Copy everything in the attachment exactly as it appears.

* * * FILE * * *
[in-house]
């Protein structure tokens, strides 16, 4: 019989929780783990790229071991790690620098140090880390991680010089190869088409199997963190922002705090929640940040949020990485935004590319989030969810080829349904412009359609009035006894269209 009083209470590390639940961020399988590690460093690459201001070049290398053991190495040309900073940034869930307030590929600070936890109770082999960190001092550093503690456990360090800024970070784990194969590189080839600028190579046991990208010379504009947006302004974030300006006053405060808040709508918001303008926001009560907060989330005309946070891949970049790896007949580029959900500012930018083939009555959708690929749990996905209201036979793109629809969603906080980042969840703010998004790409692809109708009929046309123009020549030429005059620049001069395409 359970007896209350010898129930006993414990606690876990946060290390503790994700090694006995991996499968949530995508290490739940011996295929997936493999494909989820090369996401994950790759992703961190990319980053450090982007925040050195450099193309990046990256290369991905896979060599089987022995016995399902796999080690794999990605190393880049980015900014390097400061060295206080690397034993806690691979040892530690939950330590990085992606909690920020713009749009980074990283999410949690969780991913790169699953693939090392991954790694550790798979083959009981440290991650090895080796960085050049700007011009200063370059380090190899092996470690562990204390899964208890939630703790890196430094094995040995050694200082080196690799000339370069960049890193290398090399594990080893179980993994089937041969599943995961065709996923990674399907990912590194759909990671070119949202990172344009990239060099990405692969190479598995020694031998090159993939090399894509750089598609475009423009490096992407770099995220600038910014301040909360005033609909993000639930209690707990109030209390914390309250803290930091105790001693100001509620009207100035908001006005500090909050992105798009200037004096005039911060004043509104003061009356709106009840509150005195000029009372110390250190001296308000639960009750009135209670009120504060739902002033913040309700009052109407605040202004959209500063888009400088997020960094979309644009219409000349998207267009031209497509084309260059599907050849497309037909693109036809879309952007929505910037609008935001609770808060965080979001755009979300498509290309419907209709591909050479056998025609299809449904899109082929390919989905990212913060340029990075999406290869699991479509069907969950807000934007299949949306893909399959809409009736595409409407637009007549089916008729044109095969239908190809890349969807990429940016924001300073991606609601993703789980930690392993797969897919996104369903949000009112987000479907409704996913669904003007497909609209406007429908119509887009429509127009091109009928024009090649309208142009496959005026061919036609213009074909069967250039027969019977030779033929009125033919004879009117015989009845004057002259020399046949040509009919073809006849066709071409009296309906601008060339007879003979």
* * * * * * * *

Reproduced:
[in-house]
């Protein structure tokens, strides 16, 4: 019989929780783990790229071991790690620098140090880390991680010089190869088409199997963190922002705090929640940040949020990485935004590319989030969810080829349904412009359609009035006894269209 009083209470590390639940961020399988590690460093690459201001070049290398053991190495040309900073940034869930307030590929600070936890109770082999960190001092550093503690456990360090800024970070784990194969590189080839600028190579046991990208010379504009947006302004974030300006006053405060808040709508918001303008926001009560907060989330005309946070891949970049790896007949580029959900500012930018083939009555959708690929749990996905209201036979793109629809969603906080980042969840703010998004790409692809109708009929046309123009020549030429005059620049001069395409 359970007896209350010898129930006993414990606690876990946060290390503790994700090694006995991996499968949530995508290490739940011996295929997936493999494909989820090369996401994950790759992703961190990319980053450090982007925040050195450099193309990046990256290369991905896979060599089987022995016995399902796999080690794999990605190393880049980015900014390097400061060295206080690397034993806690691979040892530690939950330590990085992606909690920020713009749009980074990283999410949690969780991913790169699953693939090392991954790694550790798979083959009981440290991650090895080796960085050049700007011009200063370059380090190899092996470690562990204390899964208890939630703790890196430094094995040995050694200082080196690799000339370069960049890193290398090399594990080893179980993994089937041969599943995961065709996923990674399907990912590194759909990671070119949202990172344009990239060099990405692969190479598995020694031998090159993939090399894509750089598609475009423009490096992407770099995220600038910014301040909360005033609909993000639930209690707990109030209390914390309250803290930091105790001693100001509620009207100035908001006005500090909050992105798009200037004096005039911060004043509104003061009356709106009840509150005195000029009372110390250190001296308000639960009750009135209670009120504060739902002033913040309700009052109407605040202004959209500063888009400088997020960094979309644009219409000349998207267009031209497509084309260059599907050849497309037909693109036809879309952007929505910037609008935001609770808060965080979001755009979300498509290309419907209709591909050479056998025609299809449904899109082929390919989905990212913060340029990075999406290869699991479509069907969950807000934007299949949306893909399959809409009736595409409407637009007549089916008729044109095969239908190809890349969807990429940016924001300073991606609601993703789980930690392993797969897919996104369903949000009112987000479907409704996913669904003007497909609209406007429908119509887009429509127009091109009928024009090649309208142009496959005026061919036609213009074909069967250039027969019977030779033929009125033919004879009117015989009845004057002259020399046949040509009919073809006849066709071409009296309906601008060339007879003979």